FCPS Launches Historical Marker Project to Highlight Untold Stories of County’s African American Communities

News
February 01, 2022

Fairfax County Public Schools (FCPS) and Fairfax County Board of Supervisors (BOS) announced the launch of their joint Historical Marker Project today. The purpose of the project is to bring attention to untold or lesser known histories from Fairfax County communities. The rich history, culture, and accomplishments of these communities is often underrepresented in history books and school curriculum. The first focus of the project is Fairfax County’s Black and African American communities.

FCPS will provide resources to support students in grades four through 12 with researching untold local stories of Black/African Americans and groups who have impacted our community. The Historical Marker Project will be available to all teachers, and all K-12 students residing in Fairfax County (public, private, or homeschooled) can suggest topics for new historical markers throughout the county. Students will be able to access resources to assist with their research on FCPS' website.

“We are incredibly proud to launch this joint initiative with our county partners, particularly as we begin to celebrate Black History Month,” said Fairfax County School Board Member Karl Frisch (Providence District). ”All students residing in Fairfax County are able to engage in this unique learning opportunity, and I am eager to hear the compelling stories they uncover.”

As part of the Historical Marker Project, students will focus on Portrait of a Graduate skills, such as communication and collaboration, by engaging in inquiry to recognize the voices, experiences, and achievements of Black/African Americans from Fairfax County. Students can submit suggested topics featuring a person, place, or event from February 1-March 31. The Historical Marker Project is an optional activity; students will not be required to participate.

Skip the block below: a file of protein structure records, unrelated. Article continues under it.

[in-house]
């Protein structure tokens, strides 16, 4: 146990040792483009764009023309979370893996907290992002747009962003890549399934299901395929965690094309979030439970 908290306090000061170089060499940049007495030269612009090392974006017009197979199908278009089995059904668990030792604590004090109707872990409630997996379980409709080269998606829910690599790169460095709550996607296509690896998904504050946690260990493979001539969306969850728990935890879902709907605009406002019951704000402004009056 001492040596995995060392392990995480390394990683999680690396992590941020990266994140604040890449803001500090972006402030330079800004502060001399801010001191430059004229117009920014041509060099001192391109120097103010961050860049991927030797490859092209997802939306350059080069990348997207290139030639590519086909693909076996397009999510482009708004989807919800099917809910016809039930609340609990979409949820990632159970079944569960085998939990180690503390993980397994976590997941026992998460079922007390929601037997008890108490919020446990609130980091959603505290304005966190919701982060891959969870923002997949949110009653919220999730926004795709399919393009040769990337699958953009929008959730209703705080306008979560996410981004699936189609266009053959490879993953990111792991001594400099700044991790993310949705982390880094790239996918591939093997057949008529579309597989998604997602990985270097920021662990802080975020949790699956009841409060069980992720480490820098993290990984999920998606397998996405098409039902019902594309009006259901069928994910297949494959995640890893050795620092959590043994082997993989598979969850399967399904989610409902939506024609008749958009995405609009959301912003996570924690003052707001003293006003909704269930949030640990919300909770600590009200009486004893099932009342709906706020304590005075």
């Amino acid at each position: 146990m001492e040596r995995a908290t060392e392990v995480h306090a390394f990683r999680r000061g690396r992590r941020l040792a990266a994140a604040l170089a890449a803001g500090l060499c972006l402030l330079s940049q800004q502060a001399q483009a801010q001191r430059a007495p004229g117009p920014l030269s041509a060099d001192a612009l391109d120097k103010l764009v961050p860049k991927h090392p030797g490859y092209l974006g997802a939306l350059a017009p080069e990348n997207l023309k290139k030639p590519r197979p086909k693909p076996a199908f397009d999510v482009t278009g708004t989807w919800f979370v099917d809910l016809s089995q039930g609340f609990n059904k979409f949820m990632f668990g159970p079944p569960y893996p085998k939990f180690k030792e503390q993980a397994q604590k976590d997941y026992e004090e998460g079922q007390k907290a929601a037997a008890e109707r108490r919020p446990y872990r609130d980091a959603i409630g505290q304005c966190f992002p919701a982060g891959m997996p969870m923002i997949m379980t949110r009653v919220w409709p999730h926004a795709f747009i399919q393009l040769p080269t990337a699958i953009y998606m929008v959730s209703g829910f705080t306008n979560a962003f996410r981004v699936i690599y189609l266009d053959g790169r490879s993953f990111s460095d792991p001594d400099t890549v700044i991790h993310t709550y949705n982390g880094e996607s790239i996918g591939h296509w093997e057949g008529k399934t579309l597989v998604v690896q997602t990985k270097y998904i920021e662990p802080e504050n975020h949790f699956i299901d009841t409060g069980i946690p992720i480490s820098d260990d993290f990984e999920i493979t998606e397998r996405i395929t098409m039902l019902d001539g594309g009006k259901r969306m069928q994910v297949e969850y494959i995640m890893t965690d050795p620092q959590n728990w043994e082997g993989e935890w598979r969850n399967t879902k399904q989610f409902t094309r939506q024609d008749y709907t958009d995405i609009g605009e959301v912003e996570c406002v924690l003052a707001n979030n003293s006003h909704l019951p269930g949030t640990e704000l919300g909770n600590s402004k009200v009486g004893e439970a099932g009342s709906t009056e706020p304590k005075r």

It will expand to include other underrepresented stories in the coming years.


The Historical Marker Project is part of Fairfax County’s broader Black/African American Experience Project--a collaboration involving the BOS, History Commission, and Neighborhood and Community Services. “This year’s Historical Marker Project will provide our county an opportunity to recognize the remarkable contributions of the Black/African Americans here in Fairfax County,” said Board of Supervisors Dalia A. Palchik (Providence District). The Fairfax County/FCPS joint initiative will allow our students to engage in Fairfax County’s history and tell our communities stories and preserve them for generations to come.“

Fairfax County Chairman Jeffrey C. McKay; Board of Supervisors Palchik, Rodney L. Lusk, and Kathy L. Smith; and Frisch spearheaded the Historical Marker Project. The project aligns with the One Fairfax policy, which commits both Boards to consider equity in decision-making and in the development and delivery of future policies, programs, and services. Visit Fairfax County's website for submission guidelines.


In related news, learn more about FCPS student contributions to county historical markers

  • Laurel Ridge Elementary - In 2020, students from Laurel Ridge Elementary School successfully petitioned for a roadside marker dedicated to Ona Judge, a woman born into slavery at George Washington's Mount Vernon. The students' efforts resulted in the marker being erected In June 2021, close to the estate. (See photo at the top of this page.) 
  • Hunters Woods Elementary School for the Arts and Sciences - Governor Northam announced four students and a teacher from Hunters Woods Elementary School successfully nominated W.W. Yen, who will now be honored with a roadside marker in Charlottesville. Yen graduated from the University of Virginia in 1900, where he was the first international student to earn a bachelor’s degree and the first Chinese student to earn a degree. One of China’s key early 20th century leaders, Yen served as premier five times and held a series of important cabinet and diplomatic posts. The University of Virginia now has a dorm and scholarship fund named after him. (August 3, 2021)
  • Kings Glen Elementary - Kings Glen Elementary School Students and Staff Making History, One Marker at a Time (May 14, 2021)